It seems like most House Republicans agree, Paul Ryan is the No. 1 pick for Speaker of the House.
"If he decides to do it, he'd be an amazing speaker," Rep. Kevin McCarthy, who recently dropped out of the race, said Friday.
"If Paul Ryan gets in the race, I'm a huge fan of Paul Ryan, I will support Paul Ryan. I would hope that he would do it," Rep. Jason Chaffetz said.
"I did everything except carry his gym bag this morning trying to get him to do it," California Rep. Darrell Issa said.
And after making it clear he wasn't interested in running, Ryan has said, at the very least, he will consider it this weekend.
"Right now, I'm just going to catch my flight so I can make it home for dinner," Ryan said on his way out of D.C. Friday.
No matter what he chooses, it's going to be a tough decision for Ryan. It's no secret the next House Speaker will become the leader of a very splintered Republican Party and it may take more than one person to help bring the party together. (Video via C-SPAN)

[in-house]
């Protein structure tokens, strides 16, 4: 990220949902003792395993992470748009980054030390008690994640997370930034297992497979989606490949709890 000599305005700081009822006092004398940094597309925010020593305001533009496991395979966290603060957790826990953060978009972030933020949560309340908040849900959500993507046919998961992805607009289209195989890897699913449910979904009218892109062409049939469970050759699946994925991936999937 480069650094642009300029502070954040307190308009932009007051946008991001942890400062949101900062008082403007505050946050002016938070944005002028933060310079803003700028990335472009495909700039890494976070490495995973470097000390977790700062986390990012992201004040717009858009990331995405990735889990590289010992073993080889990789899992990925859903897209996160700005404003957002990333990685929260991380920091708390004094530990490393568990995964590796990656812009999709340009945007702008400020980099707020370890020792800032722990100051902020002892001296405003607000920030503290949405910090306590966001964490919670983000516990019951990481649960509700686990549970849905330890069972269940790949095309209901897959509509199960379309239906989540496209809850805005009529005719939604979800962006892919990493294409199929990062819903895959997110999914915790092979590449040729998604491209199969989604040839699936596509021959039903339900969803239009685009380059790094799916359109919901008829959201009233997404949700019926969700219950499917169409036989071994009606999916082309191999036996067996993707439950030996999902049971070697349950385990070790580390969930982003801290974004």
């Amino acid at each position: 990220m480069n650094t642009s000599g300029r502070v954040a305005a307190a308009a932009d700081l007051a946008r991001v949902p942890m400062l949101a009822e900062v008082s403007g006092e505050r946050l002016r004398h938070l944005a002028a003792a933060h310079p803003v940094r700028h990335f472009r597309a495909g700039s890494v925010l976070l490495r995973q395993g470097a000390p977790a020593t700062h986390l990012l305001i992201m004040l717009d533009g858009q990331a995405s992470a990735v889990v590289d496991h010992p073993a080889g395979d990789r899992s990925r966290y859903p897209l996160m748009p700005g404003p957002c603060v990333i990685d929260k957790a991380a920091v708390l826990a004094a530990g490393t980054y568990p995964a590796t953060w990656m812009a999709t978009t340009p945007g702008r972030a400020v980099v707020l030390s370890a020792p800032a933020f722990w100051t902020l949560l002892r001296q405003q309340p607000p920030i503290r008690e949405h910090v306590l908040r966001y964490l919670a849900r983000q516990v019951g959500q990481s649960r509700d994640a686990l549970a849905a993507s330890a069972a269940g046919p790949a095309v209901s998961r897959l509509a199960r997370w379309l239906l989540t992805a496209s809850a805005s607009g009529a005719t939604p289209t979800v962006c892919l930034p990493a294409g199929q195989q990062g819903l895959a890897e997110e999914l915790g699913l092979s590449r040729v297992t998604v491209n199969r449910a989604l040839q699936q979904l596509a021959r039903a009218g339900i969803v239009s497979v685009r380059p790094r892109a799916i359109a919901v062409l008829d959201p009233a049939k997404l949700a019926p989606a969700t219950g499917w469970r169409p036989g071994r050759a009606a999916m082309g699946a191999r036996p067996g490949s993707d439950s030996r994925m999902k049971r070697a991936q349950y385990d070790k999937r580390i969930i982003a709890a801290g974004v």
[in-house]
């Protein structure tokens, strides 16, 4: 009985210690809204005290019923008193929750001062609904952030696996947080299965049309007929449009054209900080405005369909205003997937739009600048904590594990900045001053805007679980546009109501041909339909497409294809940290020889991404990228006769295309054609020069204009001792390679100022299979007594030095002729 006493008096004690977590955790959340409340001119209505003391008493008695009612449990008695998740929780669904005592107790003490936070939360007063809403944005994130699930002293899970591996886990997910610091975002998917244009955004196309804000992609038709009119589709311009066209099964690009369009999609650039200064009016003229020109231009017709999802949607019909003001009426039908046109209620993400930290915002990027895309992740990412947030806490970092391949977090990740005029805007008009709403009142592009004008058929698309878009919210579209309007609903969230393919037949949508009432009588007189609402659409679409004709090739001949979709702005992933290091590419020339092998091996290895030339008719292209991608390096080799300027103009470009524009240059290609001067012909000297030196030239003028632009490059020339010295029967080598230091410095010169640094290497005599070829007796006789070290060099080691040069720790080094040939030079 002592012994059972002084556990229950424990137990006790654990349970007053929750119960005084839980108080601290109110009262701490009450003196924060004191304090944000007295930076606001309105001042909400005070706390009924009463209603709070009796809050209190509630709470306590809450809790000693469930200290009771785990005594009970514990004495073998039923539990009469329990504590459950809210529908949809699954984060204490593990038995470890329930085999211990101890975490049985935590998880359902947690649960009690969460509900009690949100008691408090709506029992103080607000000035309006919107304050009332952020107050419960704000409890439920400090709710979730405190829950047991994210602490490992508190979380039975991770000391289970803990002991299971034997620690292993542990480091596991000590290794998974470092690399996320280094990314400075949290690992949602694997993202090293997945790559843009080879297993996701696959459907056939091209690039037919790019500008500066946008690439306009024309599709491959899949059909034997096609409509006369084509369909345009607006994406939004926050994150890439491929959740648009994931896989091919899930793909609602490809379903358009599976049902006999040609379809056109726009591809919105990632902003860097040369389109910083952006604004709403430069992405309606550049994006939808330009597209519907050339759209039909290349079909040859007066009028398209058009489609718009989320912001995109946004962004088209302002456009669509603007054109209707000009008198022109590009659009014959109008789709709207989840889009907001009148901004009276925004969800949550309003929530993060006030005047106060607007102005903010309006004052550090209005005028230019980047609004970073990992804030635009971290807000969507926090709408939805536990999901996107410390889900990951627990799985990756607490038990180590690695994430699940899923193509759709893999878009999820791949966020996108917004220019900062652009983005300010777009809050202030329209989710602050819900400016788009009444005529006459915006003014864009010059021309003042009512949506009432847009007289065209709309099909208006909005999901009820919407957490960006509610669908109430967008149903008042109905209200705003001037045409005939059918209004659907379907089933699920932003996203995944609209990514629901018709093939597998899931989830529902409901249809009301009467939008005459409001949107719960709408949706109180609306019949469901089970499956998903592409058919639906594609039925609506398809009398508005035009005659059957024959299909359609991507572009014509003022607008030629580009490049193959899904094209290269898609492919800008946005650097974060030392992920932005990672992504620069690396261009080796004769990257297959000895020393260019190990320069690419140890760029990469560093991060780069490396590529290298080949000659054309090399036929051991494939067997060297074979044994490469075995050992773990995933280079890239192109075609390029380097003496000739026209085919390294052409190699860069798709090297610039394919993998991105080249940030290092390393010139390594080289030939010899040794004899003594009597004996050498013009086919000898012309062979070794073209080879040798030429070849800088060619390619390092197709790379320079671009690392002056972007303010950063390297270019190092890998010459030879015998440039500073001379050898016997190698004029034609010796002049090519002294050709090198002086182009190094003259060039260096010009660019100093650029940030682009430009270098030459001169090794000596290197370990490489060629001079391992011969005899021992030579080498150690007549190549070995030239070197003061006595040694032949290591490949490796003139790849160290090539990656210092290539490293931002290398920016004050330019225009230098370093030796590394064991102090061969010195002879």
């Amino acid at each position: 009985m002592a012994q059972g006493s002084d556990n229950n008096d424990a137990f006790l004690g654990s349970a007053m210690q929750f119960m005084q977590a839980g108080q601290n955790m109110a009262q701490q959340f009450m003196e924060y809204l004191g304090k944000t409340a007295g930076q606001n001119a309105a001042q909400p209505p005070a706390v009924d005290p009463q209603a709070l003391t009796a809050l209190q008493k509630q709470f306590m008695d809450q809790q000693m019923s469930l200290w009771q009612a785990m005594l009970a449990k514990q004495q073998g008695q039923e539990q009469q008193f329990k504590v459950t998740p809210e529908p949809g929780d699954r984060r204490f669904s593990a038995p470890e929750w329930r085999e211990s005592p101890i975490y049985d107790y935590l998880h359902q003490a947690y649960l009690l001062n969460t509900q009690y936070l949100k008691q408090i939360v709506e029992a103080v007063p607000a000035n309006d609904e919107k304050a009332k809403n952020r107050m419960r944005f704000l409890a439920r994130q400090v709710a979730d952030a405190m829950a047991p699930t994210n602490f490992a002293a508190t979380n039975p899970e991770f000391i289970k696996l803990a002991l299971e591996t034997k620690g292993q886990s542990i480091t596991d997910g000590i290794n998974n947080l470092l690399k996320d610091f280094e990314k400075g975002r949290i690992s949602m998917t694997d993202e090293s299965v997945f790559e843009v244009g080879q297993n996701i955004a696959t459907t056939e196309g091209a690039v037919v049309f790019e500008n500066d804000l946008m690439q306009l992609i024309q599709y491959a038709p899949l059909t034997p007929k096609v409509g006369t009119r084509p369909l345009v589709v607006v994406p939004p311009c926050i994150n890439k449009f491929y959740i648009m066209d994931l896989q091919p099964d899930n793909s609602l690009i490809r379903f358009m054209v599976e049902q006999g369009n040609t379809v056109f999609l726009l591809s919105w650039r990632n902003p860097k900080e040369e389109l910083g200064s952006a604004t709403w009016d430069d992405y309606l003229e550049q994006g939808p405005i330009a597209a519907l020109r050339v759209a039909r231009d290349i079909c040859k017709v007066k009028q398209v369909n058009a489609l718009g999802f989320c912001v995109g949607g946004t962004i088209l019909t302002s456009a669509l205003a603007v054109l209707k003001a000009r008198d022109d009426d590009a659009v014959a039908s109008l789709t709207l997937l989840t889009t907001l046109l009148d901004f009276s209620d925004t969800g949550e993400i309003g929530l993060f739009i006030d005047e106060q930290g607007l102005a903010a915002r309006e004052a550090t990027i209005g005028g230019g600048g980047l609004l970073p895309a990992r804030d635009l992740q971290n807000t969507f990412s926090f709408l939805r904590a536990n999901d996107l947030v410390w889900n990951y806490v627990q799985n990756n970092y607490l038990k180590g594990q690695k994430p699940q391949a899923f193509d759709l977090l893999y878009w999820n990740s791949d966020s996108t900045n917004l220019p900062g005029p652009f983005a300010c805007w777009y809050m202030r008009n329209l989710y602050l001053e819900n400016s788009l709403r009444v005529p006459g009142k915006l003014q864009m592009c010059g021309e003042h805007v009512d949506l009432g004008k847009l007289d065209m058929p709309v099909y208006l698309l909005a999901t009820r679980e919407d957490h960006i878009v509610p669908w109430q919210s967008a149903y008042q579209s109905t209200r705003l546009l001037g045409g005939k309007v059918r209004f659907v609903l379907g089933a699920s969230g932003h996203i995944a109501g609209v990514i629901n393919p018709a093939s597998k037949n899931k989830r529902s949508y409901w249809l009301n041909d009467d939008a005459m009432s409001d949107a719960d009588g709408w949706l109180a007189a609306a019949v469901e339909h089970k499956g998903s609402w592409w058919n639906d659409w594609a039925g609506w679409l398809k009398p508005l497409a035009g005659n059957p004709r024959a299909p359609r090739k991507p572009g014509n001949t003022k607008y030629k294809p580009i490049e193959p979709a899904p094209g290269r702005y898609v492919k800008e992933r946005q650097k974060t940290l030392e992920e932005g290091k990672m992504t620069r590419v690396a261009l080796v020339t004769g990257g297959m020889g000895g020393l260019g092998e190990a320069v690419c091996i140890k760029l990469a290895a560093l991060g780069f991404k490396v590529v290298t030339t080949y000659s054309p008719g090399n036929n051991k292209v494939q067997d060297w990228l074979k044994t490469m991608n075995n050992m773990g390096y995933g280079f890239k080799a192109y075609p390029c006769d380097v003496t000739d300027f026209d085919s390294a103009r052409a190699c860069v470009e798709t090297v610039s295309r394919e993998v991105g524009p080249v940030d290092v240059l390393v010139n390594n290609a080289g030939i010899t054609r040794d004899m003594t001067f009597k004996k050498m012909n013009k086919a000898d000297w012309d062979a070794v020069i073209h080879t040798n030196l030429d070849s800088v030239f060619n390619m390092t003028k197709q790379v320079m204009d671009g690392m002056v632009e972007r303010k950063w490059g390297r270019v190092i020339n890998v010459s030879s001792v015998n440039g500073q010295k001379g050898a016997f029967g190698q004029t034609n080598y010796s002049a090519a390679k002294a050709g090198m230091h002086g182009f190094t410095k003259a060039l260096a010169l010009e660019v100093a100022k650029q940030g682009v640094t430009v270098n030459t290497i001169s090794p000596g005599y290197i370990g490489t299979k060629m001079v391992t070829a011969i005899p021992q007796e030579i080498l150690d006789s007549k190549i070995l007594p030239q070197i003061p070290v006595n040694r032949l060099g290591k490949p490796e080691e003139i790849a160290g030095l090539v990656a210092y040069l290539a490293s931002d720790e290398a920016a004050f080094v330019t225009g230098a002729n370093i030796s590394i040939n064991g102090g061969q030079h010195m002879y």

As one Washington Post reporter put it: "the new speaker and team will grapple with the same underlying problems — the same irreconcilable issues."
But if there is anyone in Congress to do it, Ryan may be the most equipped. He's been able to appeal to both the Republican base and grassroots groups like the Tea Party. (Video via NBC)
So with all of this pressure and support from his party, why isn't Ryan jumping at the chance? Well, his possible presidential aspirations. (Video via C-SPAN)
Ryan has obviously stayed out of the 2016 fray but at just 45 with such strong support and national clout, a presidential campaign in years to come is not out of the question. (Video via Paul Ryan)
If that's the case, being the very public face of a fractious House may not be in his best interest.
And history wouldn't be on his side either. The last Speaker to become president was James K. Polk. In 1844.
This video includes images from Getty Images.